I haven't fired my miniature silver clay versions yet (larger is 12mm in diameter), so they still look white but once they're fired and polished I'll team them with some peridot to make necklaces. That's once youngest has got over her 'flu-ish fever (seriously, how many viruses can two children possibly catch?) She's still wearing fairy wings though - a sign things aren't too bad.
There are masses more creative spaces over at kootoyoo
Monday, 7 February 2011
An apology for the linky lists disappearing today. All linky lists from the website I was using were withdrawn with just a day's notice so I've brought forward the mosaics...
It's hard to believe that the Splash of Colour project has ended.
over 650 colour-packed images,
many many lovely blogposts,
mosaics of eye-popping goodness,
and one purpose:
to lift the spirits during the winter months.
Mosaic of makes:
1.ItchinStitchin' 2. Summerfete 3.Bunny Mummy 4.Rowan Benjamin
5.Buttons, Ribbons and Other Things 6.Hobsdyke 7.Naturally Carol 8.Yellowhouse72
9.77Belle/Miriam Weaver 10.Andamento 11.The List Writer 12.Like it or Lump it
13.ItchinStitchin' 14.Makeyourpresentsfelt/Niminy Fingers 15.Planet Penny 16 Heldasland
17. Domesticali 18. Lilyflossie/Dragonfly 19. Little Green Shed 20.Bristol Parenting Cafe
A huge thankyou to everyone for taking part and for every encouraging comment, image and blogpost. I had no clue the reaction would be so positive - and so big! I've been completely thrilled that an idea that I cooked up whilst feeling rather grumpy about Autumn has had such a fabulous response.
It's tricky to tell whether the project has worked. Several comments have suggested that it has, a few people have emailed me to let me know it has been good for the soul and the fact that lots of people have joined in suggests that it might have been fun. I also know that visiting the Flickr pool has perked me up on lots of occasions. What do you think though? I'd really love to hear if the project has helped to brighten the winter.
Shall we do it again next year?
I'll leave you with a final joyful blast of Spring 2011 from the Flickr pool:
1. Green Rabbit Designs 2. Cattapilla Dreaming 3. 77belle 4. Colette Moscrop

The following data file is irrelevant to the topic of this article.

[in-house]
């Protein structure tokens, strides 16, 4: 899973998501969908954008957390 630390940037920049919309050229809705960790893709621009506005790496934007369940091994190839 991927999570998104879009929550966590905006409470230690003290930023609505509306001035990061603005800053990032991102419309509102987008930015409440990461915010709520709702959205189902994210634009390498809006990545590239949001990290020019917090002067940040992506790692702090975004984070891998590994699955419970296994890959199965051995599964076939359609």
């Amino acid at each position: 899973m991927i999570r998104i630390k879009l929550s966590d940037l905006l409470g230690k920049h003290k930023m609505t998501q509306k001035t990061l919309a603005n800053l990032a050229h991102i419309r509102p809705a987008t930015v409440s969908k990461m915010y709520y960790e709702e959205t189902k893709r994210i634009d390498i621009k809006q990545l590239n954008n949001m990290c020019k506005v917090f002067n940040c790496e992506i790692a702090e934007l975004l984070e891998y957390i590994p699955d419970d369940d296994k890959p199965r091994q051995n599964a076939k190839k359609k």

5.Helen Phillips 6. Bunny Mummy 7. Menopausal Musing 8. Wild Acre
9. Kitty 10. Su (Tiny Acorns) 11.The List Writer 12 MKirkman/Beatnik Love Affair
Saturday, 5 February 2011
This morning eldest P and I visited a truly magical exhibition, perfect for the Splash of Colour project. Made entirely of glitter, beads, sweets, sherbet and miniscule origami, Sweet sweet galaxy is a three dimensional installation by Tanya Schultz, Nicole Andrijevic and John Kassab that fairies would be quite at home in.
This was eldest's face when she first saw it:
We could have gazed at it all day. The detail is phenomenal and it's easy to imagine you're two inches tall and get utterly lost in the tiny landscape.
There are quirky surprises here and there - a little toadstool or a grotto with a tiny horse grazing inside, a hillside made of sherbet pips or a bridge made of sweets. Ethereal twinkly music adds to the atmosphere.
I doubt there could have been more colour in one room. It was wonderful. Here's a little film I made:
If you're near Bury St Edmunds do go and see it - here's the geography. Thankyou SO much for the tip Celia.
Don't forget to add your blog to the Splash of Colour February Linky List if you're joining in for this final week. Mosaics to come on Tuesday.
Tuesday, 1 February 2011
This is the last Splash of Colour week of the project, designed to carry us through winter on a wave of colour. Not only is Spring is just around the corner but we've also built up a fantastic stash of almost 600 colour-packed Flickr images to call on in the coming weeks should there be a grey dreary day.
I think the winter's effects are really being felt at the moment so if you fancy injecting some cheer into your week then seek out some colour. It doesn't matter what the colour is - a spot of blue sky, a child's drawing, a solitary flower in the garden - it's all good.
There are spring flowers in the shops and bulbs are peeping up. This week should be good.
Don't forget to pop a link to your blog here and link back if you're joining in with the colour:
Huge apologies - all the Linky Lists have been removed by the organisation that provided them with only one day's notice. I am trying to reinstate the list today (Monday 7th)